The proposed research uses a disarmed Herpes viral vector carrying the marker gene for Green Fluorescent Protein (GFP) to mediate antisense knockdown of the K-Ca channel, rslo, of rat cerebellar Purkinje neurons. Preliminary data show that antisense knockdown of rslo causes a measurable decrease in the abundance of K-Ca channels in Purkinje neurons, and that viral-driven antisense against another K+ channel beta subunit (Kvbeta1.1) dramatically affects whole cell firing patterns, thus demonstrating the feasibility of the viral vector antisense approach. Expression of the alpha subunit of the K-Ca channel rslo is regulated in cerebellum by depolarization and Ca2+ entry in a temporal pattern that is comparable in vivo and in vitro. Electrophysiology, molecular biology, immunocytochemistry and fluorescence imaging are used to analyze the consequences of viral infection, molecular antisense manipulations, and to evaluate the role of the K-Ca channel in the generation of the classic pacemaker firing pattern of Purkinje neurons.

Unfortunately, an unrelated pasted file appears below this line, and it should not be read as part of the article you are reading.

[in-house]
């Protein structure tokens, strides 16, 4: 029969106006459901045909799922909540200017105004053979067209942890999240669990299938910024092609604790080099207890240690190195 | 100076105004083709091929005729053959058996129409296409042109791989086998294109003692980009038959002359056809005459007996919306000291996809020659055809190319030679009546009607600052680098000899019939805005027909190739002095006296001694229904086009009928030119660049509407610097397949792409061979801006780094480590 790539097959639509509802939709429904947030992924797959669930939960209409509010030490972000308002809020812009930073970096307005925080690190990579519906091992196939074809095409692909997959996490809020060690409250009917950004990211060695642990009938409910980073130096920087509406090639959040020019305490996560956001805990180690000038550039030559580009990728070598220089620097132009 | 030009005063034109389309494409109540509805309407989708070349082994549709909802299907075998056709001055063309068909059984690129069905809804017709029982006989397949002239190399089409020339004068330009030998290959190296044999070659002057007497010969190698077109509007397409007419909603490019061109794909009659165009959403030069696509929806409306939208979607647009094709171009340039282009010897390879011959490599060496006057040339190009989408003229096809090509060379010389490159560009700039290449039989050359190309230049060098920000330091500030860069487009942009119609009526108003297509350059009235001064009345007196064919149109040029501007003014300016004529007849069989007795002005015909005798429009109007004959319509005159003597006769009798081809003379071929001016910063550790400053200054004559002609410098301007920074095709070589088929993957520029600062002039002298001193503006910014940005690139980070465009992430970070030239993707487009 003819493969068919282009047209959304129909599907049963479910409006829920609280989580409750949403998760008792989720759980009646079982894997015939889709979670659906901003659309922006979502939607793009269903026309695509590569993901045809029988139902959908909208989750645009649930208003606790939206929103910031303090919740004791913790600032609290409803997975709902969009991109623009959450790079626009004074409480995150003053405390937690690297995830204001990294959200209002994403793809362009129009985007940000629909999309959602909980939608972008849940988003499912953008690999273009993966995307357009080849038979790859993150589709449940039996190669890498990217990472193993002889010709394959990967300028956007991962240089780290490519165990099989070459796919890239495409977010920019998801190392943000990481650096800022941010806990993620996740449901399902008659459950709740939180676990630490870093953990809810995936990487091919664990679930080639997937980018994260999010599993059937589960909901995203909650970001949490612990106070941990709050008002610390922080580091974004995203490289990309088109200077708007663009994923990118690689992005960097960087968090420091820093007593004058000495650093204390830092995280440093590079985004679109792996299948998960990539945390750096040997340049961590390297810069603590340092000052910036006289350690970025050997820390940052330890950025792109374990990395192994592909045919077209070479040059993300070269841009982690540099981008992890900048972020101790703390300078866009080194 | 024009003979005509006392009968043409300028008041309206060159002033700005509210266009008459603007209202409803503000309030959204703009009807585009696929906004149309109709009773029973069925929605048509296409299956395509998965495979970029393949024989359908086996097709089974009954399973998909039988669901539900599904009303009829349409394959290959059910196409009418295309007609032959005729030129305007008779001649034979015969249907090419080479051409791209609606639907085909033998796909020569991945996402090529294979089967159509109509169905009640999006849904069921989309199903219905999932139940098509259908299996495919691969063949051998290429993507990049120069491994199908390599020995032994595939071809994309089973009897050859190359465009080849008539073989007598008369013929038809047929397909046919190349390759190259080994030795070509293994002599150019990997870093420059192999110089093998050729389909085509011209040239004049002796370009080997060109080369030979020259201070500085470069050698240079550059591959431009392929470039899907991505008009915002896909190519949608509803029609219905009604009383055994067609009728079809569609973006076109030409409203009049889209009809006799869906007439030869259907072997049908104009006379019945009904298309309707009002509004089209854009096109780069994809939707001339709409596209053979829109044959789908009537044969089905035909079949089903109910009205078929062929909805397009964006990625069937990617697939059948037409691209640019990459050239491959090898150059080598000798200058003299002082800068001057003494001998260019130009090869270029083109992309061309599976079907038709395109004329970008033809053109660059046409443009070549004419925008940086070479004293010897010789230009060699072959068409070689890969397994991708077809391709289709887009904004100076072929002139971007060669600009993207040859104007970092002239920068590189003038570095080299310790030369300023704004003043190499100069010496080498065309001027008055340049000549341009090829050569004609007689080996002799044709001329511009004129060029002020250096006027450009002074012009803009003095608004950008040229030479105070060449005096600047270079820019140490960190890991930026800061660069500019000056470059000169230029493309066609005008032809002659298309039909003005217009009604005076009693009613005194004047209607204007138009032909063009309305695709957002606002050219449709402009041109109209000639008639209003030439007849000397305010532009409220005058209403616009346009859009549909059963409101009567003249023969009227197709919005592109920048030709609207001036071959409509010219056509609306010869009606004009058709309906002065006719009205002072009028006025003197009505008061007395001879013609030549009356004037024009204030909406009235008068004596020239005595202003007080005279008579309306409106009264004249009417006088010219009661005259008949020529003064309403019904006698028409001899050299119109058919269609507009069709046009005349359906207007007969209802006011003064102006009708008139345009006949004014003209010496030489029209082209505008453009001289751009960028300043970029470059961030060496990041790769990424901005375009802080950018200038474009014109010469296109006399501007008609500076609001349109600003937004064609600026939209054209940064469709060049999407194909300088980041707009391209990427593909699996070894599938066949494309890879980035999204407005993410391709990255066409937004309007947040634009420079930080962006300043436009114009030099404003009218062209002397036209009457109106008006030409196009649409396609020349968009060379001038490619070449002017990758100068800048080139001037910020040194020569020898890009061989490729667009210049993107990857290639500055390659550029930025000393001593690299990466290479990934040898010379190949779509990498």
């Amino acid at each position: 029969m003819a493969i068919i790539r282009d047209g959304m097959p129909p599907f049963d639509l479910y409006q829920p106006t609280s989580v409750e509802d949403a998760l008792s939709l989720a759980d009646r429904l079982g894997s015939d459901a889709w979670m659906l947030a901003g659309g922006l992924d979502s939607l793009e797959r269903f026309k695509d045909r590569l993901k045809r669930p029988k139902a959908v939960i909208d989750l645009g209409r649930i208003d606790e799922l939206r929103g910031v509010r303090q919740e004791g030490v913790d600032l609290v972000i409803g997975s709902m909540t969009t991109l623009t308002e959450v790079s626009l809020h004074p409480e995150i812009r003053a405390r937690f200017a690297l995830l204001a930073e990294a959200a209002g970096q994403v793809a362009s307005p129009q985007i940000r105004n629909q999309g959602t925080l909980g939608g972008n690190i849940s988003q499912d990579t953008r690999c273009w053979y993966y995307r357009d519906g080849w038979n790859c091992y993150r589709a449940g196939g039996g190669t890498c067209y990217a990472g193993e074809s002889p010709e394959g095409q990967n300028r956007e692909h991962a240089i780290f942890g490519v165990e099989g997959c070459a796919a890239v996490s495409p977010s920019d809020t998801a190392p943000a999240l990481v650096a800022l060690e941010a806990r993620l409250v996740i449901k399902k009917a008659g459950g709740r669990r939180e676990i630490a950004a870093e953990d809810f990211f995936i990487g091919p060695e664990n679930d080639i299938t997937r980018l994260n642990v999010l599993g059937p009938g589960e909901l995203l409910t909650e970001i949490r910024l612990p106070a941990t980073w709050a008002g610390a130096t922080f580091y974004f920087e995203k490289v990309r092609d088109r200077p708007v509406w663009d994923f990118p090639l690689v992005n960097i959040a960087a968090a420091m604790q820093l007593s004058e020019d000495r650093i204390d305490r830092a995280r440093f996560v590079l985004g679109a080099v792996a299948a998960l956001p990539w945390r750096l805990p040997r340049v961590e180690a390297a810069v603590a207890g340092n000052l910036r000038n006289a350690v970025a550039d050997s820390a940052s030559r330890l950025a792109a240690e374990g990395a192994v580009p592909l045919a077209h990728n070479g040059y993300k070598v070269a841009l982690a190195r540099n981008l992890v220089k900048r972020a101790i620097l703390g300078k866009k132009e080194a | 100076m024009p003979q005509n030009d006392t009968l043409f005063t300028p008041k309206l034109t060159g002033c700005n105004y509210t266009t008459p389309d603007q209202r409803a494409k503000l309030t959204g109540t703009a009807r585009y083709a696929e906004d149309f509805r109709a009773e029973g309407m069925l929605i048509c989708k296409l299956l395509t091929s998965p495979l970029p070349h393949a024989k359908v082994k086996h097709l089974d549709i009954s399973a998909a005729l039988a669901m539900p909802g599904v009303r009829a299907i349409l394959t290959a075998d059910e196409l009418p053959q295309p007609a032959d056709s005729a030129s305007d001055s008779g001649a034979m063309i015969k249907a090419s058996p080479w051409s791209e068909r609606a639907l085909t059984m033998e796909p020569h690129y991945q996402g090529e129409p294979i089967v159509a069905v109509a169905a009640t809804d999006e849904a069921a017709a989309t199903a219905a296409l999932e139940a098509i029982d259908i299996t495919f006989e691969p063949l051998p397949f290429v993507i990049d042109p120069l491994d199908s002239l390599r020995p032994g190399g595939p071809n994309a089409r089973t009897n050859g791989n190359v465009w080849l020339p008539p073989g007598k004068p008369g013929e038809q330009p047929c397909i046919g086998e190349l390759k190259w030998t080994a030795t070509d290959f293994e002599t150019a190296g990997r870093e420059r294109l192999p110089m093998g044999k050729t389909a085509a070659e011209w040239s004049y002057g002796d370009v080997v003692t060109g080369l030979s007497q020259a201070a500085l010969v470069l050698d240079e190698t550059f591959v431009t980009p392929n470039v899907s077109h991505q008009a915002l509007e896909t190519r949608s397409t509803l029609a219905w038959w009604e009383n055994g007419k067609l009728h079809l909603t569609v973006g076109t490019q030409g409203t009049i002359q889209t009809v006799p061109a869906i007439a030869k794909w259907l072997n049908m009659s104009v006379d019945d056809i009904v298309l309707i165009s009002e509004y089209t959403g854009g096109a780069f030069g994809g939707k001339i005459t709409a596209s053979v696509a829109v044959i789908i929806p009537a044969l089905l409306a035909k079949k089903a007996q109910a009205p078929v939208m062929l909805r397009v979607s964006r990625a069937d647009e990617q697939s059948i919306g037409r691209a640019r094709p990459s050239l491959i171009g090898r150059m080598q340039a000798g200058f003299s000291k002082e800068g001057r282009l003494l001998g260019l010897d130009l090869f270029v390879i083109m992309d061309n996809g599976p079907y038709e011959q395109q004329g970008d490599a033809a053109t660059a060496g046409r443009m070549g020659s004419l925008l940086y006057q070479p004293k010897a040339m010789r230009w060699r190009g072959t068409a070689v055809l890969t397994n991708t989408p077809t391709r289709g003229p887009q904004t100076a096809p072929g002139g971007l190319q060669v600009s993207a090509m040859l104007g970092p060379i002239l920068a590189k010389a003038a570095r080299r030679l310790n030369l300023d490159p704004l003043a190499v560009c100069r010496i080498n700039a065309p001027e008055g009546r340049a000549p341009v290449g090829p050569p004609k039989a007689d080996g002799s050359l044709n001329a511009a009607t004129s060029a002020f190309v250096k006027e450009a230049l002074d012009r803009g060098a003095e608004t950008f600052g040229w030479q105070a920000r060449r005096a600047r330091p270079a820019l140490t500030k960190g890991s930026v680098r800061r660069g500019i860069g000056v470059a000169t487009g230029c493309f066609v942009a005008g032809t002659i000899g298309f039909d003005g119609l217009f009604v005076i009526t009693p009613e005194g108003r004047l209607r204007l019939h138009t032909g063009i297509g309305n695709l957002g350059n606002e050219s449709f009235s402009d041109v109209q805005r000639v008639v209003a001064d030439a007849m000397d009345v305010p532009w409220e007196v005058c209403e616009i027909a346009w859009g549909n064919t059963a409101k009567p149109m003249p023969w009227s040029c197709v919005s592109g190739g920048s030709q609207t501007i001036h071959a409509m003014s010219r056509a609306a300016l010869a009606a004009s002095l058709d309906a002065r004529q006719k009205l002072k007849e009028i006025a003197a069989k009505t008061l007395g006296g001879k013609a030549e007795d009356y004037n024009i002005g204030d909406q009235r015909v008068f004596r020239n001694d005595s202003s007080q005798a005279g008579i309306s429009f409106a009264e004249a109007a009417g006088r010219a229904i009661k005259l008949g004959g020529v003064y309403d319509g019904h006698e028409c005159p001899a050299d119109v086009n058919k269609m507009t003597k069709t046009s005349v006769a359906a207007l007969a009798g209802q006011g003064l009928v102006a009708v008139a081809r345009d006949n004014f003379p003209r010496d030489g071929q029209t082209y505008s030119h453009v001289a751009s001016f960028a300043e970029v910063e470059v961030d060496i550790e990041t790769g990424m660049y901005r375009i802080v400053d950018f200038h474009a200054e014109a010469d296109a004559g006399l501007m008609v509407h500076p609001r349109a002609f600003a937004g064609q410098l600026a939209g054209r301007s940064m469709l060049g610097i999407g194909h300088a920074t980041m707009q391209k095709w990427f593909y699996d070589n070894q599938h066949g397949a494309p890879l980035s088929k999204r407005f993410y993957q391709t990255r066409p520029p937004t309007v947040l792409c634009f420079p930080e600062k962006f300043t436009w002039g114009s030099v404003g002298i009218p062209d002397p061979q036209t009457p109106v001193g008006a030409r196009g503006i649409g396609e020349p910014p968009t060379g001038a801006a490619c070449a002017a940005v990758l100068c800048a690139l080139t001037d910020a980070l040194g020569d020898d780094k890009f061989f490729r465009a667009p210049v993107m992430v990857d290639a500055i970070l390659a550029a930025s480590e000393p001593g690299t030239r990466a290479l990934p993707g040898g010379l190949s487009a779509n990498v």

Aim 1 uses viral-driven antisense against the alpha sequence to analyze the function of K-Ca conductance in generating pacemaker firing.
Aim 2 analyzes the expression of the rslo beta subunit in cerebellum, and uses viral-mediated overexpression and underexpression to dissect the contribution of the beta subunit to the maturation of the pacemaker firing pattern. The disarmed viral vector is a powerful new approach for manipulating gene expression in neurons in vivo and in vitro. A number of human neurological developmental disorders affect the cerebellum; its extended postnatal developmental period constitutes a window of vulnerability to clinical agents with neurological side effects. The rat provides a useful model for studying postnatal cerebellar development and neuropathological damage, and may provide insights into methods to manipulate developmental abnormalities in the cerebellum.
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